Parable of the tares and the wheat

Parable of the tares and the wheat

Parable the Tares. Parable of Tares explained.

(The Gospel History, Portions of Sections 51 and 52)

Another parable set he before them, saying, The kingdom of God is likened unto a man that sowed good seed in his field: but while men slept, his enemy came and sowed tares also among the wheat, and went away. But when the blade sprang up, and brought forth fruit, then appeared the tares also. And the servants of the householder came and said unto him, Sir, didst thou not sow good seed in thy field? whence then hath it tares? And he said unto them, An enemy hath done this. And the servants say unto him, Wilt thou then that we go and gather them up? But he saith, Nay; lest haply while ye gather up the tares, ye root up the wheat with them. Let both grow together until the harvest: and in the time of the harvest I will say to the reapers, Gather up first the tares, and bind them in bundles to burn them: but gather the wheat into my barn.

Then he left the multitudes, and went into the house: and his disciples came unto him, saying, Explain unto us the parable of the tares of the field. And he answered and said, He that soweth the good seed is the Son of man; and the field is the world; and the good seed, these are the sons of the kingdom; and the tares are the sons of the evil one; and the enemy that sowed them is the devil: and the harvest is the end of the world; and the reapers are angels. As therefore the tares are gathered up and burned with fire; so shall it be in the end of the world. The Son of man shall send forth his angels, and they shall gather out of his kingdom all things that cause stumbling, and them that do iniquity, and shall cast them into the furnace of fire: there shall be the weeping and gnashing of teeth. Then shall the righteous shine forth as the sun in the kingdom of their Father. He that hath ears, let him hear.

Parable of the tares and the wheat

(The Saviour of the World, Vol III Book II Poem XVII)

A man went out and sowed his field
With good seed, should large increase yield:
His devoir done, the good man slept;
Another, watchful vigil kept,—
His enemy, who came by stealth,
Sowed pestilent tares where all that wealth
Of good seed waited sun and rain;
These came ere long the seed had lain,
And both seeds sprouted, wheat and tares,
In multitude, defying cares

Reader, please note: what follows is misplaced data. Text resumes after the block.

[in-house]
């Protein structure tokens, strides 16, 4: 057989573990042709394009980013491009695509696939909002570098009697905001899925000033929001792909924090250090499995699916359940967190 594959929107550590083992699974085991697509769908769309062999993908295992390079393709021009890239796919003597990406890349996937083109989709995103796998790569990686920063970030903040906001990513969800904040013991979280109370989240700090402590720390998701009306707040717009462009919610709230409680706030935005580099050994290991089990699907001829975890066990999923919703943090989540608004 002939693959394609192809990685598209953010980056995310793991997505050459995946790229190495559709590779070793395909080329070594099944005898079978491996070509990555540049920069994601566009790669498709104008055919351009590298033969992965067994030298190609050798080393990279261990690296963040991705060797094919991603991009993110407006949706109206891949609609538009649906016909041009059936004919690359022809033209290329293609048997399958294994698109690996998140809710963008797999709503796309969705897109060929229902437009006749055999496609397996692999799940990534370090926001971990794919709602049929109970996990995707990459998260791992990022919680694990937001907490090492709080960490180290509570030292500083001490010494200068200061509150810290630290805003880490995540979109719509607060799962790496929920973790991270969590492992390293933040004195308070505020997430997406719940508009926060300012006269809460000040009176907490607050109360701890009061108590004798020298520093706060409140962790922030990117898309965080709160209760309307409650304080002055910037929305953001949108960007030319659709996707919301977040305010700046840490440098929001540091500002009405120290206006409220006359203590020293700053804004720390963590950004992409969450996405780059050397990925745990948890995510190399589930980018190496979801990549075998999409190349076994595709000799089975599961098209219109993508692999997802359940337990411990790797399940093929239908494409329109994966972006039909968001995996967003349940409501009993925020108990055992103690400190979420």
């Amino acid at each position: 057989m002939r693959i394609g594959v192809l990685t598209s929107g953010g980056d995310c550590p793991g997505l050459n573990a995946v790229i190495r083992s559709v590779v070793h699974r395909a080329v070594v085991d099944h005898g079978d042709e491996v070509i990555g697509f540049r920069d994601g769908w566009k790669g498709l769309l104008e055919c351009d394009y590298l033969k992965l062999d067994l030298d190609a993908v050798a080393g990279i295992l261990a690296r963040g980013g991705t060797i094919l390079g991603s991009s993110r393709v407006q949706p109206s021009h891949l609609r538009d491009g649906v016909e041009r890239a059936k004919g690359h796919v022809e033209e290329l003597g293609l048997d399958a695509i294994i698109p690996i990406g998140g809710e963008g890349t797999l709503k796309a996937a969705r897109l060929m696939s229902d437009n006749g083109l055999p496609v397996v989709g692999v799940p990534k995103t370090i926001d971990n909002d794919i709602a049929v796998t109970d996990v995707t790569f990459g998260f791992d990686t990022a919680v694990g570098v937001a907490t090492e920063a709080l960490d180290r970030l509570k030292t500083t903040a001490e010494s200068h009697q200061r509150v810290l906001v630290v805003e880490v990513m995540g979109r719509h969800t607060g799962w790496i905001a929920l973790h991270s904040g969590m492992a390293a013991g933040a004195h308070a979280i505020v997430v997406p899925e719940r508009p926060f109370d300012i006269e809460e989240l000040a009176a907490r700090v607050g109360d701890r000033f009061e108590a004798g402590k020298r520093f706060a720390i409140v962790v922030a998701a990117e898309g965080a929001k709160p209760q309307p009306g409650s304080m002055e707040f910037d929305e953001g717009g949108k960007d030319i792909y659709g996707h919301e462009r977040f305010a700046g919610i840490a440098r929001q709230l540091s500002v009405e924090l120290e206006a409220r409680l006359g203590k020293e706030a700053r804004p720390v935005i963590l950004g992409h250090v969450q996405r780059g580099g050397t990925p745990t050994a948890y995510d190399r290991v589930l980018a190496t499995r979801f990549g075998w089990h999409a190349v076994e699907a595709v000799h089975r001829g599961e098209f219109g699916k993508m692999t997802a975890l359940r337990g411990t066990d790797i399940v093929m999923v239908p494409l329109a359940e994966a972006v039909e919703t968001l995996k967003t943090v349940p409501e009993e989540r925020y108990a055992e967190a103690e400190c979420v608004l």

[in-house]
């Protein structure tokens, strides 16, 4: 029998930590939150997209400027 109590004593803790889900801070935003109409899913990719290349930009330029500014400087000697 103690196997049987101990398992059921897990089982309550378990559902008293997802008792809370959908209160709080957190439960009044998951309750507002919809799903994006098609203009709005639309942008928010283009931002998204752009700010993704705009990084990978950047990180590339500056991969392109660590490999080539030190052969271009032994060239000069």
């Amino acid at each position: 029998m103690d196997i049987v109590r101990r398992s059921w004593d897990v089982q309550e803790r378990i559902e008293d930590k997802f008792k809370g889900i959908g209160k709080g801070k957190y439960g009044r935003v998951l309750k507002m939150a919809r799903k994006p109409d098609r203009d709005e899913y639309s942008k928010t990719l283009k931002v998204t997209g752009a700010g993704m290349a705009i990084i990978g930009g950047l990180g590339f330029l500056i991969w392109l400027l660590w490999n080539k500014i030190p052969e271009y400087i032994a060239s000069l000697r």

Of anxious labourers to clear
The crop had cost their master dear.

They came before their Lord; said they,
“Sir, was it not good seed one day
Thou sowedst in thy field? Then whence
Have tares come up for thine offence?”

The master heard, and taking thought—
“An enemy this mischief wrought
To me and mine,” he cried; said they,
“Wouldst have us gather them?” But, “Nay,”
Said he, “together let them grow,
Nor try to weed out tares, lest so,
Ye wheat as well as tares uproot:
Let both together grow till fruit
Of wheat is ripened in the ear!

Lo, then, my reapers shall appear!
Then will I bid them, Gather first
The tares that spoil my crop; accurst,
In bundles to be burnt, these bind;
But every ear of wheat ye find,
Garner it heedfully, nor lose
A single grain of my just dues.”

The disciples heard and pondered long
How tares should get the wheat among,
And what the tares and what the field
And who the enemy concealed:
A symbol of the kingdom, knew,
But failed to read its import true:
Thrice happy men, these instant bring
To Christ their troubled questioning!
So soon as seated in the house—
“This parable explain to us,”
They cry insistent; He explains:
“The Son of man sows the good grains,
The words of life, with earnest pains.
The field He sows in is the world:—
Wherever seed of truth lies curled
In sheltering folds of hearer’s heart
Behold a man that hath his part,—
Son of the Kingdom who receives
That seed I sow and straight believes.
But there be other sons abroad,
Sons of that Evil One, whose word
Accuseth, hateth, ever lies!
These be the tares that strong arise
In field I purchased for mine own.
The devil, he this crop hath sown;
The wheat and tares alike are green,
Alike are goodly to be seen;
Both show alike the promise good
Of men’s abundant wholesome food.

The harvest is postponèd long;
Till end of the world the reapers’ song
Shall not be heard in field of Mine:
The reapers be Mine angels; then,
Shall they go forth to garner men;
Like as the tares burn in the fire,
So shall those shrivel in the ire
Of the just Son of man who cause
Weak souls to stumble, men to fall
From grace of Him would save them all!—
Who scoff and doubt or souls offend
With evil courses to bad end.

As fiery furnace then shall burn
Their thoughts when they the truth discern
Impotent, they shall gnash their teeth,—
Perceiving all that grace beneath
Whose sheltering they dared transgress;
With cries and tears, they shall confess!
Meantime the righteous enter in
That Kingdom they took pains to win.

“Who hath ears to hear, now let him hear!”
The Master cried; and holy fear
Possessed the hearts of all those men;
Might they be tares, could they again,
Despite of all His fostering grace,
Offend their fellows, bring disgrace
On Church of Christ,—by casual life,
By proud opinions gendering strife,
By holding up, men to mislead,
Alluring lights that dead souls breed?—
And each man questioned in his heart,—
Could his be this so shameful part?

St. Matthew xiii. 24-30, 36-43.